You can learn a lot about a company with just a little investigative work, and while it's important to keep a critical eye out for any overly negative or positive reviews, it's still valuable information. In your research, if something stands out to you, make a note of it to gain more insight in the interview.
Ask the right questions
The questions you ask during the interview process can reveal more about the company culture, while also revealing more about you as an employee. Maza says asking a question like, "how does your company invest in developing leaders," can show that you're interested in a long-term position with the company, while also exposing more about the inner workings of the business.
Similarly, she suggests asking questions about successful employees, performance review processes, the career tenure of current employees and what employees like best about the company. These questions show that you're dedicated to being a productive team member, while also painting a stronger image of the corporate culture.
Look around the office
Once you're brought in for an interview, if someone doesn't offer you a tour of the building, be sure to ask for one before you leave. You can pick up on plenty of clues about the company culture during a quick walkthrough, says Gimbel.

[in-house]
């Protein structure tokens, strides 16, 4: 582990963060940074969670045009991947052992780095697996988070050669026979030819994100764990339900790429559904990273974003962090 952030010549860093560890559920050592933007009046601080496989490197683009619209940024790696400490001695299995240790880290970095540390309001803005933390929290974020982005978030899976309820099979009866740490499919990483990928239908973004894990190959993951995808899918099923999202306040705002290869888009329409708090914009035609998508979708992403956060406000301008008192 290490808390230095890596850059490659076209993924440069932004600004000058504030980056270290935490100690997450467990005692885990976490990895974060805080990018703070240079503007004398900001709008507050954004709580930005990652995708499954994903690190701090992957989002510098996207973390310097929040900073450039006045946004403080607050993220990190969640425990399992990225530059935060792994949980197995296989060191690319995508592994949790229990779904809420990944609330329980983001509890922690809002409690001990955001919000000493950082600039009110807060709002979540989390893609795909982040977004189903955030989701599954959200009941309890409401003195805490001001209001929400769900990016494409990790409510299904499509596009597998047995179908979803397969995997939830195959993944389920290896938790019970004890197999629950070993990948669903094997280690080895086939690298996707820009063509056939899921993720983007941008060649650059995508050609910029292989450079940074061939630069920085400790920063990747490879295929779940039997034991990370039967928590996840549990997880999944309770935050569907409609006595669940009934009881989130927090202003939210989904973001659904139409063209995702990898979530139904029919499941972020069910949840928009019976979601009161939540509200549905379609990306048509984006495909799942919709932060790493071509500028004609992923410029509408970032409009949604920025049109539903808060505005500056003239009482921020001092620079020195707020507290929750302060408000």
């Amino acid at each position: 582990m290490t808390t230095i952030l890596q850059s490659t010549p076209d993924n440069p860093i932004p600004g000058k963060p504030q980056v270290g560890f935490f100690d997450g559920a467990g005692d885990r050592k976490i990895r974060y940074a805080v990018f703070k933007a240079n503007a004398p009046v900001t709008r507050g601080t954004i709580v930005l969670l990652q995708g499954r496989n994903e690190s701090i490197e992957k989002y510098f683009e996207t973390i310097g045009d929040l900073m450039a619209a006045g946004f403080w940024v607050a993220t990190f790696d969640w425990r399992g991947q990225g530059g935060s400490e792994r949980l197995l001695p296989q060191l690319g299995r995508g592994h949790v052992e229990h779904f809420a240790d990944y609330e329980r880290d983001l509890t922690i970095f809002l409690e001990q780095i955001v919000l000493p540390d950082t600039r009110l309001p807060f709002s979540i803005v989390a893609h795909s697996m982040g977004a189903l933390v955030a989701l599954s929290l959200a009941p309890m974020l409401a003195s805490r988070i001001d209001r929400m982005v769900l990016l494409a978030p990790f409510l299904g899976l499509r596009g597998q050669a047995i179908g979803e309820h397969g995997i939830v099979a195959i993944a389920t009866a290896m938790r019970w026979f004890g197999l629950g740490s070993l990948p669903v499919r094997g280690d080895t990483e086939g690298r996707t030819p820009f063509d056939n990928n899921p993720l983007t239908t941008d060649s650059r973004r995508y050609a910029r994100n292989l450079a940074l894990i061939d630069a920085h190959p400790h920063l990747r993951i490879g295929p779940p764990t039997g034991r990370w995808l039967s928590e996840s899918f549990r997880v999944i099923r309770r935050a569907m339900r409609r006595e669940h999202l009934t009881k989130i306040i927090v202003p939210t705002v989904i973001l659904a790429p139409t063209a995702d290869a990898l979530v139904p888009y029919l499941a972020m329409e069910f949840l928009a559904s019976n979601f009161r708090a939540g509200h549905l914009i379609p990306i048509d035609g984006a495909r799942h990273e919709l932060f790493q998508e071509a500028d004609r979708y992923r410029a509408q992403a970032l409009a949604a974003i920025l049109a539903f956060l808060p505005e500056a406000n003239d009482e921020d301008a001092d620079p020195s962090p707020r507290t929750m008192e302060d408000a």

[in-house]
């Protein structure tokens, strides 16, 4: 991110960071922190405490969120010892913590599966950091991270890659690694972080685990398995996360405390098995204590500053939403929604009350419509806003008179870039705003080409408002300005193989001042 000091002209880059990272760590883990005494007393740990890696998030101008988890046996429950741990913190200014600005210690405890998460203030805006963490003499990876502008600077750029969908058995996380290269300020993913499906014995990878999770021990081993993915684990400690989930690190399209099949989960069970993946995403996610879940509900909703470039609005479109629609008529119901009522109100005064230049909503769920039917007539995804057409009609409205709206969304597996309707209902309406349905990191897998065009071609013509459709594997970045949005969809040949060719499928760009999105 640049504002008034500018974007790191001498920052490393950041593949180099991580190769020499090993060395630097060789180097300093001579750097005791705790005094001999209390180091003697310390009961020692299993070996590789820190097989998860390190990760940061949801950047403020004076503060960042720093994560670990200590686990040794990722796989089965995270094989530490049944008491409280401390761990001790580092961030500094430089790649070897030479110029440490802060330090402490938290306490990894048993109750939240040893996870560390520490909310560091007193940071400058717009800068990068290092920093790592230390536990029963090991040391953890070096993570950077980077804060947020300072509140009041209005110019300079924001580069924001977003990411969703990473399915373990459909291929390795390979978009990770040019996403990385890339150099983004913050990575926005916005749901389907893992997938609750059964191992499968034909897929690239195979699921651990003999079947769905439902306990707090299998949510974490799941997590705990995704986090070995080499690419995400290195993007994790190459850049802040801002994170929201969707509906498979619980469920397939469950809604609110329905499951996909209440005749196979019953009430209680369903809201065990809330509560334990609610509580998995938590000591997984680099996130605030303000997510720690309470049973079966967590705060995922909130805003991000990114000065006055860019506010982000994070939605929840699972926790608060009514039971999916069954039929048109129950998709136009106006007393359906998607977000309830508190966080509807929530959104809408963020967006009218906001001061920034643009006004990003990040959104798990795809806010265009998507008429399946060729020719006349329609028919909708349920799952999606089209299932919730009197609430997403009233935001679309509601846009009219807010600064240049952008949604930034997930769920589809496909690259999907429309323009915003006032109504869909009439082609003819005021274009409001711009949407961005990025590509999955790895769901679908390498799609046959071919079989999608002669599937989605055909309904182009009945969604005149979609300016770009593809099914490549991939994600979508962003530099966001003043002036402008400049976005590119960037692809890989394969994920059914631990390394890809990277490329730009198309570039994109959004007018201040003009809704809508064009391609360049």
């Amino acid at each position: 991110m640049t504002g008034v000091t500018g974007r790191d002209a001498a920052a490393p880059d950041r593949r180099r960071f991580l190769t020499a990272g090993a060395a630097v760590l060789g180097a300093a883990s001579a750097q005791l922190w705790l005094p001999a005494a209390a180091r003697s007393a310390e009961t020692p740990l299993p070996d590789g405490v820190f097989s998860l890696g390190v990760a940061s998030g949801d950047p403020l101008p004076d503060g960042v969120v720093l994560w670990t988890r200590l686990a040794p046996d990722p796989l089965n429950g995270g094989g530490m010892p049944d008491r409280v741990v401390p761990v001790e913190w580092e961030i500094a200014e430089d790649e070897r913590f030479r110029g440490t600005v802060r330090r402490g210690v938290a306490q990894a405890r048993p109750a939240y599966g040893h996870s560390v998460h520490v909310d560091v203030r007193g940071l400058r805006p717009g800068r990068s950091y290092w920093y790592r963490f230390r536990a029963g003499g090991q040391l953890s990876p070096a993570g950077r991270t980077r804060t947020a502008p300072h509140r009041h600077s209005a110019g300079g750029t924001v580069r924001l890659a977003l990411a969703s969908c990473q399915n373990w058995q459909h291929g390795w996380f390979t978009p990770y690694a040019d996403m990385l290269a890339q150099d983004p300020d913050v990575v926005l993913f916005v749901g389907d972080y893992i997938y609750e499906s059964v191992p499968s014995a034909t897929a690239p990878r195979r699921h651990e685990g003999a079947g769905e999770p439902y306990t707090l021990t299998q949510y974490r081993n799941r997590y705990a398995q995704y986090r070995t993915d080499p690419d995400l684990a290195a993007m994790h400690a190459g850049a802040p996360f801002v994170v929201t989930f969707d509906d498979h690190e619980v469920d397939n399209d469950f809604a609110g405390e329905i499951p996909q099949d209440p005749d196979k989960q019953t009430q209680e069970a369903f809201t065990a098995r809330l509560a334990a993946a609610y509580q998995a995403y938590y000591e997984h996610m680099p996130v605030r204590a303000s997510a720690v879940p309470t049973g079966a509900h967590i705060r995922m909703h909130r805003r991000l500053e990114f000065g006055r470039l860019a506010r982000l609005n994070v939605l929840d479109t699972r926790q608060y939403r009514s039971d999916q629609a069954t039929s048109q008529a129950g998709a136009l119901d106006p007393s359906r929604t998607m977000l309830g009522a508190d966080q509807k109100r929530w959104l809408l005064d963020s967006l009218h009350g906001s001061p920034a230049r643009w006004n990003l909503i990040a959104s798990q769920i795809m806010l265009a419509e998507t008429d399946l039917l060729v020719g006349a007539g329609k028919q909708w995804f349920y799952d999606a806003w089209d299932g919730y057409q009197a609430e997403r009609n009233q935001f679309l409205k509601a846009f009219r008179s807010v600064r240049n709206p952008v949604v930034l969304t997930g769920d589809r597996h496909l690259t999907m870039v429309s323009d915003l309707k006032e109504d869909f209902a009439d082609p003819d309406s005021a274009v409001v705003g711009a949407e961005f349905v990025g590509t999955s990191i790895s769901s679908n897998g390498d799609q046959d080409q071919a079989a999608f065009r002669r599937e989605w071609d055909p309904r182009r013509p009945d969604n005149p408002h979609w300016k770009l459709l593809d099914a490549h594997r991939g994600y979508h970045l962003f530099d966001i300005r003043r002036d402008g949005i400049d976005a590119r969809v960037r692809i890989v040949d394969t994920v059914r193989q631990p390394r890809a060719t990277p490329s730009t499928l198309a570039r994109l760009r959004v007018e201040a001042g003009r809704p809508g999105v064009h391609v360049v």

"Look at how employees are interacting with one another. Look at the office layout. Are there cubicles or is it an open floor plan? Are people collaborating and meeting with one another or can you hear a pin drop? Again, there is no wrong culture, but be sure to consider what environment you excel in and if this is the right one for you," he says.
Try out a 'working interview'
What better way to see if a company is a cultural fit than to try out a full workday in your potential role? Gimbel says that a working interview is one of the best ways to get a deeper understanding of company culture on a departmental-level.
"Many groups and organizations develop subcultures, the unique characteristics each team has within the overall company culture. These subcultures may be unique to specific business units or even office locations, but it's important to understand what they are and if you'll enjoy working in that type of environment," he says.
A working interview can give more insight into the sub-culture of your potential department, while also revealing any potential red flags.
During a working interview, you can get a feel for what the interoffice dynamics are like, how employees communicate with each other and what the daily atmosphere is like. If you aren't sure what constitutes a red flag, Maza says the biggest one is high turnover. "If employees aren't staying, there's usually a valid reason why," she says.
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